Spanish wines are some of the best in the world and are remarkably affordable here. Go through the memorable vacation time in Madrid and see some of the highlights of Old Castile if you budget your time carefully. One week provides enough time, although barely, to introduce yourself to such attractions of Madrid as the Museo del Prado and the Museo Thyssen-Bornemisza.
In this wine tour you will learn, from winery to winery, about Spain’s Golden century, history and habits, old and modern winemaking in the region and in Spain in general, while discovering medieval and Renaissance architectures through the countryside. Discover the intriguing and captivating history of Madrid, the sprawling metropolis and imposing Sierra de Guadarrama mountains to the north confine vineyards to the southeastern and southwestern corners of the autonomous community of Madrid.
Madrid, the capital of Spain, is a cosmopolitan city that combines the most modern infrastructures and the status as an economic, financial, administrative and service centre, with a large cultural and artistic heritage, a legacy of centuries of exciting history. Madrid's Region's countryside is coated with vineyards and historical towns that supplied wine for the capital since its very foundation. Madrid is not only a great city with marvelous museums, superb restaurants and an exciting night life, there is also another Madrid, closer than you imagine, full of surprising wineries and culinary jewels which land continues providing the fruits as it has for the last 1000 years.
Seville is the capital city of Andalusia. Located in the South of Spain, Seville, or Sevilla in Spanish, is one of the largest Spanish cities with over 700.000 inhabitants. The city of Seville is famous worldwide for its culture, monuments, traditions and artistic heritage. This is the birthplace of Flamenco and the city where the most amazing Easter processions take place. Sevilla is well connected to Madrid by the Spanish high speed train AVE.
Arrival in Madrid and make the stay arrangement. Take the Metro to Atocha or Banco de España to begin your tour of the Museo del Prado, allowing at least 2 hours for a brief visit. Concentrate on the splendid array of works by Velázquez, and take in some of the works of Francisco de Goya, including his Clothed Maja and Naked Maja.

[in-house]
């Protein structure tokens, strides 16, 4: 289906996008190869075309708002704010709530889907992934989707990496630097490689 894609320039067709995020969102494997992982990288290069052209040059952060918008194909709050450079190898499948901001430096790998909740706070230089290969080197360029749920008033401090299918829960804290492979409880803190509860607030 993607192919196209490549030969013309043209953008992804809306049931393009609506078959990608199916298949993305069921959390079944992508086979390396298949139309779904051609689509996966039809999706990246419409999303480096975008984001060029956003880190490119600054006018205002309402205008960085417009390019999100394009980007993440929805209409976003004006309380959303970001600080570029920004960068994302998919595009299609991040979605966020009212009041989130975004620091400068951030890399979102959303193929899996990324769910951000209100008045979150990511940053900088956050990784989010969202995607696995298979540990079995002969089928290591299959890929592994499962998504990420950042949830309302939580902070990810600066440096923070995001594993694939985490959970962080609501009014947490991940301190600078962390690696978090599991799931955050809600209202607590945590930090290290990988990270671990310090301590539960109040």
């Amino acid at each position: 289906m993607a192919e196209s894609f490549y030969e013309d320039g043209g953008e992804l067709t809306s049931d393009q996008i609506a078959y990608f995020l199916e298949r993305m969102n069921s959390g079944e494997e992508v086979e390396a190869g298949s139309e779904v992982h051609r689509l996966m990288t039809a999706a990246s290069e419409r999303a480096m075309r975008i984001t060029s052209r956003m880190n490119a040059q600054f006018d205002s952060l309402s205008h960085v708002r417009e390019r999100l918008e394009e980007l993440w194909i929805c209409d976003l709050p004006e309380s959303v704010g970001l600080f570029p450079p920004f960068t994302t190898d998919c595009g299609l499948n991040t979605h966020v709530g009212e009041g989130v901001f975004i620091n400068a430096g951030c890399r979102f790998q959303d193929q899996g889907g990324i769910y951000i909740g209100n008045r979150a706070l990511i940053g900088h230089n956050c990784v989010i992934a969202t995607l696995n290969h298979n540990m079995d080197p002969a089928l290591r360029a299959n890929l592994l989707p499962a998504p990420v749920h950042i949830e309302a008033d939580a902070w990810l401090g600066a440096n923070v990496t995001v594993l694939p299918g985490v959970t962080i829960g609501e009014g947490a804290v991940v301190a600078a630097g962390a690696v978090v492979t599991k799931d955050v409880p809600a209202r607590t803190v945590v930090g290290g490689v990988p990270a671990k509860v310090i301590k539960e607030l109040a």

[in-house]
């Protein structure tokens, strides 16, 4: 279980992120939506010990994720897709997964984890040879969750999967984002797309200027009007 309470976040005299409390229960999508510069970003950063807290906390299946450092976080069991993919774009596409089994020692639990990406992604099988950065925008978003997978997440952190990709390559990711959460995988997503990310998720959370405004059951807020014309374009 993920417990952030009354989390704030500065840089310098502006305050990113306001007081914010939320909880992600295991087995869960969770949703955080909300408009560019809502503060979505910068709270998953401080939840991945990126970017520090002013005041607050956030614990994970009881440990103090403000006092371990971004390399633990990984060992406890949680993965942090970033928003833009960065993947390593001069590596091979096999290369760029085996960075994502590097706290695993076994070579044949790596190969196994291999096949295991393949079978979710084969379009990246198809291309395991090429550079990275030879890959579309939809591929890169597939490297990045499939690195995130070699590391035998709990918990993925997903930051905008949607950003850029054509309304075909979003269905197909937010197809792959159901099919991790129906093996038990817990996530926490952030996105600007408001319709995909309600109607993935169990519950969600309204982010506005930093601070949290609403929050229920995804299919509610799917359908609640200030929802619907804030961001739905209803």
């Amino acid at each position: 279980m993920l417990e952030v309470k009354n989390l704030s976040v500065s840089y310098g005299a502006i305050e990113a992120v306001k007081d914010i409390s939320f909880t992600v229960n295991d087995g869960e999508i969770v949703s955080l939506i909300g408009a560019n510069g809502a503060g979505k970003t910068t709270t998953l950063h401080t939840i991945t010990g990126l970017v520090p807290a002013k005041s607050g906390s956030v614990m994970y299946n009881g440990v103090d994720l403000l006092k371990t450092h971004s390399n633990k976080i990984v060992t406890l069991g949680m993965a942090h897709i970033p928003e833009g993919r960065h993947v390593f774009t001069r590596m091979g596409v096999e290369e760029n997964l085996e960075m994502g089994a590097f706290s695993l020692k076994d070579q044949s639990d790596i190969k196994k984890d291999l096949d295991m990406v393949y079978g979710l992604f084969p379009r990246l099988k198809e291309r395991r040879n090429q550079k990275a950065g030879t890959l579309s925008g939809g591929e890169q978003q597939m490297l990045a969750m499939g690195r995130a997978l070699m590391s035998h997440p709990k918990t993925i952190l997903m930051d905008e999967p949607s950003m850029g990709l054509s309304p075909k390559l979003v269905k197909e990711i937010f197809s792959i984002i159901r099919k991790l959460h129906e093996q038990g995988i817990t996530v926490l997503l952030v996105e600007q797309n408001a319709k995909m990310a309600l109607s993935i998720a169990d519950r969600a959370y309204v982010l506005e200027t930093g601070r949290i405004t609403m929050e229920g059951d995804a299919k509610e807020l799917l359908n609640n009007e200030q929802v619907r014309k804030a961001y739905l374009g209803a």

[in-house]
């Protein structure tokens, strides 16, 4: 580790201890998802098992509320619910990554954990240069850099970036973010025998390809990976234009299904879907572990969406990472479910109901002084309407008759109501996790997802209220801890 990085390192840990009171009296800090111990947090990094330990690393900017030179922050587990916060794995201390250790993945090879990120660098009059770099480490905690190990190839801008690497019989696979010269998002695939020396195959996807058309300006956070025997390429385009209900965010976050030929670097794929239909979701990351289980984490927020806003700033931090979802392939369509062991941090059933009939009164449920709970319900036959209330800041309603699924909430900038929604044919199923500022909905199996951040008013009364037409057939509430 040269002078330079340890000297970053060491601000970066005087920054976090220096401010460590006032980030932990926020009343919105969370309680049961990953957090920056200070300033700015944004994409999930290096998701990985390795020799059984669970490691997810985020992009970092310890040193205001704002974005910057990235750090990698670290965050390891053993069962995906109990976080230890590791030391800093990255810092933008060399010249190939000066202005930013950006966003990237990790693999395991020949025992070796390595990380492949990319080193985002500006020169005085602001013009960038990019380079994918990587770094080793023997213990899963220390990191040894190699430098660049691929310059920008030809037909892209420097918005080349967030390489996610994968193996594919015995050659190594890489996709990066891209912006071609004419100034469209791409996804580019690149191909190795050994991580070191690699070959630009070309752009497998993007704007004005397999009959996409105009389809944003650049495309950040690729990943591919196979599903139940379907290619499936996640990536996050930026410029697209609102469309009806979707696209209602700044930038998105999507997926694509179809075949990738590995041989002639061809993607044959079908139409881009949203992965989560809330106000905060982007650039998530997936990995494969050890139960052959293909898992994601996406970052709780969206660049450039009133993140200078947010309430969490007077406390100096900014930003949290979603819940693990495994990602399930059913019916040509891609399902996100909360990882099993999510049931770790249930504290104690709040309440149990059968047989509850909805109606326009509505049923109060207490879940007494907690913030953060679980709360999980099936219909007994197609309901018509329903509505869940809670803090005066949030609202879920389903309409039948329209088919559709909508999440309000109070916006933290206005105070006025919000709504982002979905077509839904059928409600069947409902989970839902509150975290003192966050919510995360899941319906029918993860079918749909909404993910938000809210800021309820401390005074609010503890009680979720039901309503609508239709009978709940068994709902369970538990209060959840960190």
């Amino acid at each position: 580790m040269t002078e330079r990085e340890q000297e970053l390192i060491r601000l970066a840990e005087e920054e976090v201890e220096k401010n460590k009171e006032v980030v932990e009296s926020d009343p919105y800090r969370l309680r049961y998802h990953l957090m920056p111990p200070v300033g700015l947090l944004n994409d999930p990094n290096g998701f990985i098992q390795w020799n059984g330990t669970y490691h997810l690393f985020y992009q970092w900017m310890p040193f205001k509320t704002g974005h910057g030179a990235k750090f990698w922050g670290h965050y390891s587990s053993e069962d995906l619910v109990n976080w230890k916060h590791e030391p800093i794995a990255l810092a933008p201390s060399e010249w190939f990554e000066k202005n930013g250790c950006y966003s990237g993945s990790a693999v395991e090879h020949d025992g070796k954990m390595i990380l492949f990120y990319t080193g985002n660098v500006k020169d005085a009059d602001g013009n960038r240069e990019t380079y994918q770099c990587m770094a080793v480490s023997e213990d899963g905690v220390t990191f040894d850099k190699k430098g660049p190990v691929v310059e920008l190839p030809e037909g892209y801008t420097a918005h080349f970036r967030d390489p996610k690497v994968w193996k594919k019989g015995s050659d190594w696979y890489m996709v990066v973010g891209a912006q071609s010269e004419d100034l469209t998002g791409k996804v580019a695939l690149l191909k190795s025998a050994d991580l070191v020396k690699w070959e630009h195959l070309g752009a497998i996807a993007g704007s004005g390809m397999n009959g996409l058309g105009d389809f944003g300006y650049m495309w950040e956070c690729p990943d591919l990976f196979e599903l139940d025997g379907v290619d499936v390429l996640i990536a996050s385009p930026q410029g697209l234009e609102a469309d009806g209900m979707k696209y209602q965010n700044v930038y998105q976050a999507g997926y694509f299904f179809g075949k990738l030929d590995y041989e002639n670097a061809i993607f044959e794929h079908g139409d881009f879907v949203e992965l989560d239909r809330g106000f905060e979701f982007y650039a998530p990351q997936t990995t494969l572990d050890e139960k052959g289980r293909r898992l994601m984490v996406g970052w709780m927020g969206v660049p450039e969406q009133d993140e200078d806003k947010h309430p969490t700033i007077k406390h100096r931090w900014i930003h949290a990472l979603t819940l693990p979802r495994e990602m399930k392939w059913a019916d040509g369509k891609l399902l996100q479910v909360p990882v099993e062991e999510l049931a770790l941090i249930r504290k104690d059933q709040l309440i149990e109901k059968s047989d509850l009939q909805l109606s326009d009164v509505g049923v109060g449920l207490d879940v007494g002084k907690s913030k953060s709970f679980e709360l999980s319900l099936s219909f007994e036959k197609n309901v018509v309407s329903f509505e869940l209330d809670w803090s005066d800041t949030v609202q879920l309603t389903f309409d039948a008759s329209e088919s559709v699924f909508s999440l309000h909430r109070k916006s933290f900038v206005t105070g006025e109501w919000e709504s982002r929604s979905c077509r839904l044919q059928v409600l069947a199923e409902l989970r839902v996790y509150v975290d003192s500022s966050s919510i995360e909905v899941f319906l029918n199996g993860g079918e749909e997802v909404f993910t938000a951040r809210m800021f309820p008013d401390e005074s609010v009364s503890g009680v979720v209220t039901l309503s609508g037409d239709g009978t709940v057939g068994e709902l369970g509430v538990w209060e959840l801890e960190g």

Visit Plaza de Santa Ana, known for its outdoor terrazas. This was the center of an old neighborhood for literati, attracting such Golden Age authors as Lope de Vega and Cervantes. Hemingway drank here in the 1920s.
After lunch, walk west to Puerta del Sol, the very center of Madrid Times Square, Northwest of the square you can visit Monasterio de las Descalzas Reales, Madrid’s art-filled convent from the mid-16th century and a true treasure trove.
Then head for Plaza Mayor, Madrid’s most beautiful square and liveliest hub in the early evening.
On Day 2, take the Metro to Atocha for a visit to Museo Nacional Centro de Arte Reina Sofía, whose main attraction is Picasso’s masterpiece Guernica. Here you can also view one of the greatest collections of modern art in Spain, taking at least 2 hours. In the afternoon, view Madrid’s third great art museum, Museo Thyssen-Bornemisza, absorbing its many treasures. A visit will easily absorb at least 2 hours of your time.
In the early evening, join in that ritual of tasca hopping, going from one bar or tavern to another and sampling hot and cold tapas or small plates of Spanish appetizers, ranging from fresh anchovies to the tail of a bull. You can discover plenty on your own, virtually on every street corner.
Having survived 2 days in the capital of Spain, bid adios and take a RENFE train to Toledo. These depart frequently from Madrid’s Atocha station. Much of Spain’s history took place behind Toledo’s old walls.